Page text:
Curriculum, News

The Importance of Rigorous Grade-Level Instruction for Student Success

Over the past few decades, our country has been contending with enduring educational challenges, with reading and math growth staying largely stagnant since the early 2000s. You may be wondering why when teachers are working hard and students are still showing up and putting in the work. 

TNTP’s 2018 study, “The Opportunity Myth,” shows that students are generally doing what their teachers ask of them, staying largely on task in class and, according to independent observations, demonstrating focus on their work. TNTP also analyzed over 20,000 independent student work samples and found another striking fact: students are successfully meeting the demands of their assignments, scoring a solid B or better 71% of the time. 

TNTP analyzed those assignments again, this time looking at grade-level standards. 

TNTP observers found that the assignments only met the rigor of state-adopted grade-level standards 17% of the time. 38% of the classrooms involved in this multi-year study never received a single grade-appropriate assignment in the entire time that researchers were in those rooms.

What does this mean? 

As a country, we promise our kids that if they consistently show up, diligently complete their work, and earn those coveted good grades, success is almost guaranteed. Yet, the disheartening fact looms large — every year, according to the Bengier Foundation, 33% of students drop out of college.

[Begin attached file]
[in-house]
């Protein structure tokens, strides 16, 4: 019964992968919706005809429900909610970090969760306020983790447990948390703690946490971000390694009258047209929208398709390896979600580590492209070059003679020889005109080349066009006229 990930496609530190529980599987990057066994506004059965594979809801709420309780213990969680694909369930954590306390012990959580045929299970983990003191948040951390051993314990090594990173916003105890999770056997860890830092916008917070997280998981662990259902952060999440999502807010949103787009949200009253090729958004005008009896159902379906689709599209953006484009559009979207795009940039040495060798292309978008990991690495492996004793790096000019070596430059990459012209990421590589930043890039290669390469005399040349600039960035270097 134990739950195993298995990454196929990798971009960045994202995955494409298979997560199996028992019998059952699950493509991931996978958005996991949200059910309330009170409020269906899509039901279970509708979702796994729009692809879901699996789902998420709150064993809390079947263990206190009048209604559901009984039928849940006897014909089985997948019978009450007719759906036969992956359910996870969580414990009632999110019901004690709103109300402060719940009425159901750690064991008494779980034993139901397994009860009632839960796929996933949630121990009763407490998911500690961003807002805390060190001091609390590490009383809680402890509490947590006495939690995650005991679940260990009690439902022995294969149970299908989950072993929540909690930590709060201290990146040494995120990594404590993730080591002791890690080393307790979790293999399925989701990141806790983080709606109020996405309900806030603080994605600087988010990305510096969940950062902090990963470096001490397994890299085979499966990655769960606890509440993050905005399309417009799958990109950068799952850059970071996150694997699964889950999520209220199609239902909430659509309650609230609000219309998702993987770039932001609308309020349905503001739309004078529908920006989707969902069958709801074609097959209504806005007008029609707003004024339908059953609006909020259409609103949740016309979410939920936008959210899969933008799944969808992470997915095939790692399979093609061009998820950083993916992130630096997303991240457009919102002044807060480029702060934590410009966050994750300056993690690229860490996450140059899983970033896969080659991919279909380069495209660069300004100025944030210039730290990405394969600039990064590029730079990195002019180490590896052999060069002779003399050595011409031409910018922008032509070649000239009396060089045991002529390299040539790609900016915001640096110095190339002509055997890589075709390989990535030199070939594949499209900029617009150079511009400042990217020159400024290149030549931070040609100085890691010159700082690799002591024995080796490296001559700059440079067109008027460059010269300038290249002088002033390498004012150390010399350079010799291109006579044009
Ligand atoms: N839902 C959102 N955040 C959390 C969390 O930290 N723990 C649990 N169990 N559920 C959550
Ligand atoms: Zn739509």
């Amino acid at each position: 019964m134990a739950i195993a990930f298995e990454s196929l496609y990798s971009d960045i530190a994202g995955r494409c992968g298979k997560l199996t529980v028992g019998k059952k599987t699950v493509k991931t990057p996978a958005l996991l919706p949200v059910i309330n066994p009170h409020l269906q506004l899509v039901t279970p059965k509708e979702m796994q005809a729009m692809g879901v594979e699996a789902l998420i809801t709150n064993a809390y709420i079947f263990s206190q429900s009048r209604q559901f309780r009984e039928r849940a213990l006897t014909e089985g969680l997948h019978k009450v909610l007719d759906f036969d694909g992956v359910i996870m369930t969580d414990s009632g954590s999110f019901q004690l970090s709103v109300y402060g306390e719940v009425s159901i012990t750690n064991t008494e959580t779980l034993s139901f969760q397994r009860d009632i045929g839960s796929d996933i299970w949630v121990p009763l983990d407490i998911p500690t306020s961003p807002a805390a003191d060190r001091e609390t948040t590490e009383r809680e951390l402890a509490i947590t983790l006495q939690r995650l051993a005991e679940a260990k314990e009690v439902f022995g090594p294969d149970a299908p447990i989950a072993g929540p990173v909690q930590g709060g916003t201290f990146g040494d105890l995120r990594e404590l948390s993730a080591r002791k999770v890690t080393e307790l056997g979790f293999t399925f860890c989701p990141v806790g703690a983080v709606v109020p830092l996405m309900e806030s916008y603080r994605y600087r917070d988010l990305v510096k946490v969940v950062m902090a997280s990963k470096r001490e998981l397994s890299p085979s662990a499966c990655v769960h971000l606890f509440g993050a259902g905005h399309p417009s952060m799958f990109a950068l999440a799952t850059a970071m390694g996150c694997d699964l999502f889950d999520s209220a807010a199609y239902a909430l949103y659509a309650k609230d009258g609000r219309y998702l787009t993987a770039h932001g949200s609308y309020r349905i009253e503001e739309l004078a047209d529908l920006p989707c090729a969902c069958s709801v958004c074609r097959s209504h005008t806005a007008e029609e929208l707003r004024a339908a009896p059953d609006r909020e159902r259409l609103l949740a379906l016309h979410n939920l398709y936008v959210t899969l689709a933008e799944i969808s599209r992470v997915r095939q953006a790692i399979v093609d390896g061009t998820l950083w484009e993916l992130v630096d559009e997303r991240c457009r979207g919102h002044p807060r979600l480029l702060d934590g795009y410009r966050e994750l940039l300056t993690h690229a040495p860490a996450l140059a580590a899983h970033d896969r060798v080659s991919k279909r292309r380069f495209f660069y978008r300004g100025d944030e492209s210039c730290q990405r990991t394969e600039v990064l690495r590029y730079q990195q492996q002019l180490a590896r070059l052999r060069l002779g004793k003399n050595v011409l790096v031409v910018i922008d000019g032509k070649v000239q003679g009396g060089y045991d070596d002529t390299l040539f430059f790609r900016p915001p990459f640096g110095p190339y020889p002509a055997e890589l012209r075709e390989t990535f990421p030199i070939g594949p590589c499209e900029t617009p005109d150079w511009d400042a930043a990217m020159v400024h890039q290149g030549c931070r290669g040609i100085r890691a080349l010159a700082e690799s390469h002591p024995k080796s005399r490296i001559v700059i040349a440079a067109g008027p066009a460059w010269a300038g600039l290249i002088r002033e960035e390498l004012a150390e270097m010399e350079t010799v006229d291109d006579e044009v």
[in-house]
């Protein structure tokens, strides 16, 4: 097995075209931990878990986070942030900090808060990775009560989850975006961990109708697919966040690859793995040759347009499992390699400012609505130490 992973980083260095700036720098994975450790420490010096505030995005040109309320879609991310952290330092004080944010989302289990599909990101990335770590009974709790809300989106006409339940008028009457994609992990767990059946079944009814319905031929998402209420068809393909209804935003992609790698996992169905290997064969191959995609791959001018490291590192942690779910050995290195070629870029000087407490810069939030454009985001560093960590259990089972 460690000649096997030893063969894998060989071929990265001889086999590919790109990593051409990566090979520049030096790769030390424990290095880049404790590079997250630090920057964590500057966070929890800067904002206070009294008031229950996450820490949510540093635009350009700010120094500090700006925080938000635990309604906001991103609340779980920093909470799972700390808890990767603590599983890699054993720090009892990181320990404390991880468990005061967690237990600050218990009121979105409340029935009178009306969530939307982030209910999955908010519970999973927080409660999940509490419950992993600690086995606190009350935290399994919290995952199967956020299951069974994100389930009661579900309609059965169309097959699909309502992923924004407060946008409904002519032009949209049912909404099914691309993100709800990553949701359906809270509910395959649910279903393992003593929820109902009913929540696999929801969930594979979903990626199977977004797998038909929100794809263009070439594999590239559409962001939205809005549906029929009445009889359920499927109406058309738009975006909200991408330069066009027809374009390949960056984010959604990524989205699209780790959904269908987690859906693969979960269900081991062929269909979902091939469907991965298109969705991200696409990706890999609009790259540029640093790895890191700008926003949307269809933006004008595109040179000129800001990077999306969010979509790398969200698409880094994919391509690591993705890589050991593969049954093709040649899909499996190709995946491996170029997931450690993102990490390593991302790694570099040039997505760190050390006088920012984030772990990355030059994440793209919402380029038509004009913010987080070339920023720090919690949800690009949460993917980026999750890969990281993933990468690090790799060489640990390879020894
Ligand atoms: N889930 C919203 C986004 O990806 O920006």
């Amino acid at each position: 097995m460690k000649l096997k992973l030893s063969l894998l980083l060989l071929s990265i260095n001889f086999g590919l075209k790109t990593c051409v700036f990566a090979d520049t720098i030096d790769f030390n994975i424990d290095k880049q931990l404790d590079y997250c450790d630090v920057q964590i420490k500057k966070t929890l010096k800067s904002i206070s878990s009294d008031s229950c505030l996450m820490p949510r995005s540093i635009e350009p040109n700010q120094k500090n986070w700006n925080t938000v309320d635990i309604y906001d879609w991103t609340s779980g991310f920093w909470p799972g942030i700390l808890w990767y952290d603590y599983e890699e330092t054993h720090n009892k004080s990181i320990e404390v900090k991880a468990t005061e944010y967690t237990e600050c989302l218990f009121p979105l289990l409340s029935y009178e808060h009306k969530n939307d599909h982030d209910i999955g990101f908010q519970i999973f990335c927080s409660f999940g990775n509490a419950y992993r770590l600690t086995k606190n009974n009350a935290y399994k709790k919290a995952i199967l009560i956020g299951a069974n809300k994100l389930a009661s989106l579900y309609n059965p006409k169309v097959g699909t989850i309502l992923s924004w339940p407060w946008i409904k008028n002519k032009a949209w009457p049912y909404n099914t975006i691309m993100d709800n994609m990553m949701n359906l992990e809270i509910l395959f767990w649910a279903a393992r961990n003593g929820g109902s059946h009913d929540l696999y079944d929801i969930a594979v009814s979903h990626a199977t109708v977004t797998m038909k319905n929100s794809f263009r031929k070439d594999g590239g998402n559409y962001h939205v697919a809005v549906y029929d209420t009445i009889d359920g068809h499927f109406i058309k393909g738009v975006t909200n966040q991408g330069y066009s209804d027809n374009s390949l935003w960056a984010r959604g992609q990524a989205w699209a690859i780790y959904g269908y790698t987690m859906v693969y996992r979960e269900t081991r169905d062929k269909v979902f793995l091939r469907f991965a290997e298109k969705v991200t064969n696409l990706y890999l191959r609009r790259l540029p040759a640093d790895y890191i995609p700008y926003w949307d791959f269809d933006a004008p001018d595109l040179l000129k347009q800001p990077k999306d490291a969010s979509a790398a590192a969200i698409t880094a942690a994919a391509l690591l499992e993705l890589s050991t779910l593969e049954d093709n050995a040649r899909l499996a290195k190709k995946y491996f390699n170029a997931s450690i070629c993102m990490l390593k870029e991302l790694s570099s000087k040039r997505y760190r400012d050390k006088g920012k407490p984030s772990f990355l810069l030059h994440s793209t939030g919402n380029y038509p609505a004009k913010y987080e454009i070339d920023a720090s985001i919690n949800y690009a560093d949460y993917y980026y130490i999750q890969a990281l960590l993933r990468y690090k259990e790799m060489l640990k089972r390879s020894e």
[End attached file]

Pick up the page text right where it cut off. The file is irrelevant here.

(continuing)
How can we work together to give students the best opportunities in class, on high-stakes tests, and beyond?

There are many research-based instructional best practices that educators can use to help students get closer to achieving mastery on grade-level tests, even if they are significantly behind grade level or have identified disabilities. Here are a few of those research-based best practices:

  1. Allow students to access grade-level material every day. Oftentimes, educators want to protect students from struggles, especially if they know students are far behind on the material. However, without exposure to challenging texts and tasks that may be above that student’s individual level, the chances are high that students may never see grade-appropriate material and lose opportunities for growth. Across both TNTP’s study in “The Opportunity Myth” and others, students show more progress when allowed to grapple with grade-level material, even if they are significantly behind their peers. 
  1. Provide appropriate supports and scaffolds to help students access grade-level material without lowering the rigor of the work. Before creating and presenting scaffolds, plan with the end in mind. What are we building to? What will a proficient answer look like? And, what are the skills and knowledge a student needs to achieve proficiency? Then, determine what scaffolds may be necessary. In their text “How Scaffolding Works,” Nancy Frey, Douglas Fisher, and John Taylor Almarode describe four types of scaffolds: